Oct

3

Man Settles Lawsuit Against Illinois City After Bogus DUI Arrest

By Mike

A nightmare scenario for an Illinois man was recently resolved when he won a settlement against the city of Naperville after being falsely arrested for DUI.

According to the Chicago Sun-Times, David Briddle was driving his Mercedes sedan on May 30 when police pulled him over and arrested him for driving under the influence of alcohol.

After his arrest, though, Briddle took a blood alcohol test and passed with flying colors, registering a 0.0 during the breathalyzer test.

Briddle’s sterling performance on the BAC test, however, was not the end of the story. Despite the exonerating evidence, and the fact that police released him without charges, Naperville police still announced Briddle’s arrest on the police blotter.

As a result, Briddle’s mug shot and a story detailing his arrest were published in a local newspaper, despite the fact that Briddle had not actually committed a crime.

Even though the Naperville police made a mistake, they claim that had a valid reason to arrest Briddle.

According to the police report from the incident, Briddle admitted to having four or five beers before starting his car, and allegedly failed a field sobriety test, though Briddle disputed this in his lawsuit.

Briddle’s lawsuit, filed with the aid of his DUI lawyer, accuses Naperville police of regularly inflating their drunk driving arrest statistics. Briddle claims that his unfortunate incident was part of a pattern of unlawful behavior by the police department.

This claim will not be addressed in court, as Briddle settled with the city for $10,000 before proceeding to trial, but it does raise questions about the Naperville police department.

In his lawsuit, Briddle observed that Naperville ranked second in Illinois cities (other than Chicago) for DUI arrests. Briddle also claimed that Naperville police officials inflate the city’s DUI arrests to provide more revenue and recognition for the city.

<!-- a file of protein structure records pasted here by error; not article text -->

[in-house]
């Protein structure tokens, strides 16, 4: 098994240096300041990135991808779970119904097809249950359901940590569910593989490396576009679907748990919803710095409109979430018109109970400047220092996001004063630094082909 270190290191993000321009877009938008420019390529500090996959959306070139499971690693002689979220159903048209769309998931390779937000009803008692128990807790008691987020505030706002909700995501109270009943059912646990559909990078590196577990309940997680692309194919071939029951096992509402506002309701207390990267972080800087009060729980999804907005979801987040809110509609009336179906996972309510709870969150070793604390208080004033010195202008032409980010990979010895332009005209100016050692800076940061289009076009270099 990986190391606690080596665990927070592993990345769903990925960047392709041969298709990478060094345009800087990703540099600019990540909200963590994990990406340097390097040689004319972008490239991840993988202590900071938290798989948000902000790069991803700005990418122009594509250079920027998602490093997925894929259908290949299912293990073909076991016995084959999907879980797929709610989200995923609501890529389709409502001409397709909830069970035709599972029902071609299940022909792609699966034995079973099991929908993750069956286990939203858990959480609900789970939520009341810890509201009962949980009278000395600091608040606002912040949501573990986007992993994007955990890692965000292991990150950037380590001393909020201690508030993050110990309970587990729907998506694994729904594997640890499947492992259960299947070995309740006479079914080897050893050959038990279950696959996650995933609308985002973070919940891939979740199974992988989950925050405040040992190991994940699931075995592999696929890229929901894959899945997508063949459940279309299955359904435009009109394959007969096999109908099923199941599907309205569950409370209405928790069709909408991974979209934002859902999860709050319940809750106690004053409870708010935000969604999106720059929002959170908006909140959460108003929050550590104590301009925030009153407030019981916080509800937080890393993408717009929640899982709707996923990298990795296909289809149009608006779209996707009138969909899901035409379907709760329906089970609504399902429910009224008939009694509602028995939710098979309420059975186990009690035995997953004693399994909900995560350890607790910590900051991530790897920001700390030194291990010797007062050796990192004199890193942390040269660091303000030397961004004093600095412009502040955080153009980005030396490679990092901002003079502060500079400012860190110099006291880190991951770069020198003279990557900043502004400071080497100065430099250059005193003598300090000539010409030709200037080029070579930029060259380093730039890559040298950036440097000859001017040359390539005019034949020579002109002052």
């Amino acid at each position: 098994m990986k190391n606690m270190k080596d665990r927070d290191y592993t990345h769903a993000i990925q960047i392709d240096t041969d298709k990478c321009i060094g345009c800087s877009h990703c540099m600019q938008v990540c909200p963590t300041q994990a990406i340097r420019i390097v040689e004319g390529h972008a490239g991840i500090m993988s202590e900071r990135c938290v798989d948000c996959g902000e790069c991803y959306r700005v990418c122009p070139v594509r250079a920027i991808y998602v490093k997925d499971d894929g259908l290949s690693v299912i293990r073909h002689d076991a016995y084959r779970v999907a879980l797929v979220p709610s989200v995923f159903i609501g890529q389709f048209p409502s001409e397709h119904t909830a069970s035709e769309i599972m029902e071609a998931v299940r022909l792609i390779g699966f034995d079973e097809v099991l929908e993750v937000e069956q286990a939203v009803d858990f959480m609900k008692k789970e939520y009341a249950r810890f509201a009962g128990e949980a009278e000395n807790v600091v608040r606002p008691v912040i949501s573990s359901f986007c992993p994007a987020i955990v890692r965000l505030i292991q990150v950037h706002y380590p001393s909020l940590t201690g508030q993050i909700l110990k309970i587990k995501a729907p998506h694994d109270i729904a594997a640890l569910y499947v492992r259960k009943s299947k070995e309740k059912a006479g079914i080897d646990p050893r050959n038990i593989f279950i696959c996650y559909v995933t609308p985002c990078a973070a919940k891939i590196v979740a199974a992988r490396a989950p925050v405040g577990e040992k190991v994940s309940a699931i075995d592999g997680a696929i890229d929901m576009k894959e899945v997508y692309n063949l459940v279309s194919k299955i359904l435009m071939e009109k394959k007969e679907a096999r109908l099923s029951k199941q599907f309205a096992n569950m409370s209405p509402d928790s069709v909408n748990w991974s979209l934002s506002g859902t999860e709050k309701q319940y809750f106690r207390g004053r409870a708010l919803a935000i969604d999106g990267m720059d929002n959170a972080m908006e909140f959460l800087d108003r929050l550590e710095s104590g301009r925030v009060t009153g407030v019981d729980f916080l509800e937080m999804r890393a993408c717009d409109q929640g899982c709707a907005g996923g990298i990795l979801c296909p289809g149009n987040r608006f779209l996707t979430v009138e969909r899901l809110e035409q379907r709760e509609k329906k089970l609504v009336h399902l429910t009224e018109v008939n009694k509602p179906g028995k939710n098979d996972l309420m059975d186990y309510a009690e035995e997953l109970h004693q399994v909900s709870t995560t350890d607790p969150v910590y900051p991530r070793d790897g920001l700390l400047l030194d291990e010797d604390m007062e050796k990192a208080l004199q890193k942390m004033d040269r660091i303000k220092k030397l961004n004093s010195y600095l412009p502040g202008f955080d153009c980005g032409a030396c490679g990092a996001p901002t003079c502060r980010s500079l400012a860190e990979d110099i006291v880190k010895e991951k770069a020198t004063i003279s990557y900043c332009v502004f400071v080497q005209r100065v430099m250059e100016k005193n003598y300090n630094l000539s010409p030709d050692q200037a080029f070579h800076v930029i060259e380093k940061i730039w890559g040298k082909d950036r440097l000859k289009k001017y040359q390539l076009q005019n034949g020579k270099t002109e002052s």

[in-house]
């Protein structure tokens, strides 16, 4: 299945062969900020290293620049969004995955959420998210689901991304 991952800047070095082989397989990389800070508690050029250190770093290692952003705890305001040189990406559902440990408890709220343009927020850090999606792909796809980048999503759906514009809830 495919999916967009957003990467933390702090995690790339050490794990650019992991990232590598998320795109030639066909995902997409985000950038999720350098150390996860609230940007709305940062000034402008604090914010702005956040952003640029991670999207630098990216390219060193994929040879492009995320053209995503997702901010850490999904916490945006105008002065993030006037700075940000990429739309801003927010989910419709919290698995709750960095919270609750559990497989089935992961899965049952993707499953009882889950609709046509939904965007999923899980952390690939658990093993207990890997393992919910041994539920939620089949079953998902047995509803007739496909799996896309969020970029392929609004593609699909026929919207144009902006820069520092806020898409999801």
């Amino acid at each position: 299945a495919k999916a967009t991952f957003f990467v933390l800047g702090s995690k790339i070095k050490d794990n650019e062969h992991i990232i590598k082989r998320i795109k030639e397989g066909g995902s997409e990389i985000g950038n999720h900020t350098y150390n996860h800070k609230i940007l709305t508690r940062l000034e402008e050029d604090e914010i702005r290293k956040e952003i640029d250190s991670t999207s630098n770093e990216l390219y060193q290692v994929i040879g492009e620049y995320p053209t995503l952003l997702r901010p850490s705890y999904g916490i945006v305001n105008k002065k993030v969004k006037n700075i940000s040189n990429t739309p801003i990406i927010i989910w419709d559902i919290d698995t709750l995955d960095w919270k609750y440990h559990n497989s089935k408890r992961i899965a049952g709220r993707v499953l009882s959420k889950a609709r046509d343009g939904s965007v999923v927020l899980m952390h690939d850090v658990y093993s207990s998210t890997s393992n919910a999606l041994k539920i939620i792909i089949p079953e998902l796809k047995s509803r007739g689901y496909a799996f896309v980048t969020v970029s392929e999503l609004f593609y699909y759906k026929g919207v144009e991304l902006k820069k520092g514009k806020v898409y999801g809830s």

Despite Briddle’s allegations, a study performed by the Chicago Sun-Times suggests that Briddle’s misfortune may have been an isolated incident.

Arrest reports obtained from the Naperville police for last Memorial Day weekend show that the majority of drivers pulled over by local police had blood alcohol levels above the legal limit. This suggests that Naperville police weren’t indiscriminately arresting people for false DUIs.

Accusations of profit-seeking are often leveled against police for enforcing speeding limits and drunk driving laws, but if drivers are violating these laws, police have every right to pull them over.

The difficulties inherent in proving systematic discrimination or arbitrary arrests by police likely led Briddle to accept a settlement in this case.

While false DUI arrests undoubtedly occur, they are not usually the norm. It is more common for DUI arrests to be rendered invalid due to sloppy police work, or the failure of the arresting officers to abide by procedural regulations.

Feb

15

Illinois Investigates Charges of False DUI Arrests

By Topher

Do you feel you were pulled over for DUI for no reason whatsoever? It’s possible that is the case, at least in Illinois, where lawsuits and internal investigations are looking widespread charges of false DUI arrests.

According to Chicago’s ABC7 news site, around 40 lawsuits were filed against Richard Fiorito for alleged false DUI charges. They claimed that he targeted the gay and lesbian community after they left from gay bars.

The lawsuits also claim that Fiorito stopped drivers for “bogus” traffic violations. The plaintiffs say he then made up false reports claiming they were intoxicated.

But recently the charges against Fiorito were dropped by Cook County’s State Attorney Anita Alvarez. She said there was not enough evidence to convict him, even with the surveillance video.

The surveillance video was put in Fiorito’s police car in March 2009 because he had several complaints about him making false arrests.

According to the lawsuits, these videos contradicted Fiorito’s arrest reports. Alvarez still said it was not enough evidence to present a case against the police officer.

The plaintiffs disagreed and claimed that the video tape proves the officer made false DUI reports.

A spokeswoman for the state attorney claimed Alvarez dropped the charges because the allegations were inconsistent and most of the drivers refused to give bloods samples to determine their BAC.

Alvarez’s chief of staff said that “based upon that investigation, it was determined that there were a number of inconsistencies. And it was ultimately determined we wouldn’t be able to meet our burden which in a criminal case is beyond a reasonable doubt.”

Since the investigation, Fiorito no longer patrols the streets but works behind a desk. He will continue to do so until Internal Affairs completes their investigation. Also, Fiorito will no longer be a witness in DUI cases.

But Fiorito was not the first Chicago police officer to be accused of making false DUI arrests. Two officers were previously accused of the same offense. One officer even retired early instead of face criminal charges and an investigation for allegedly making these false claims.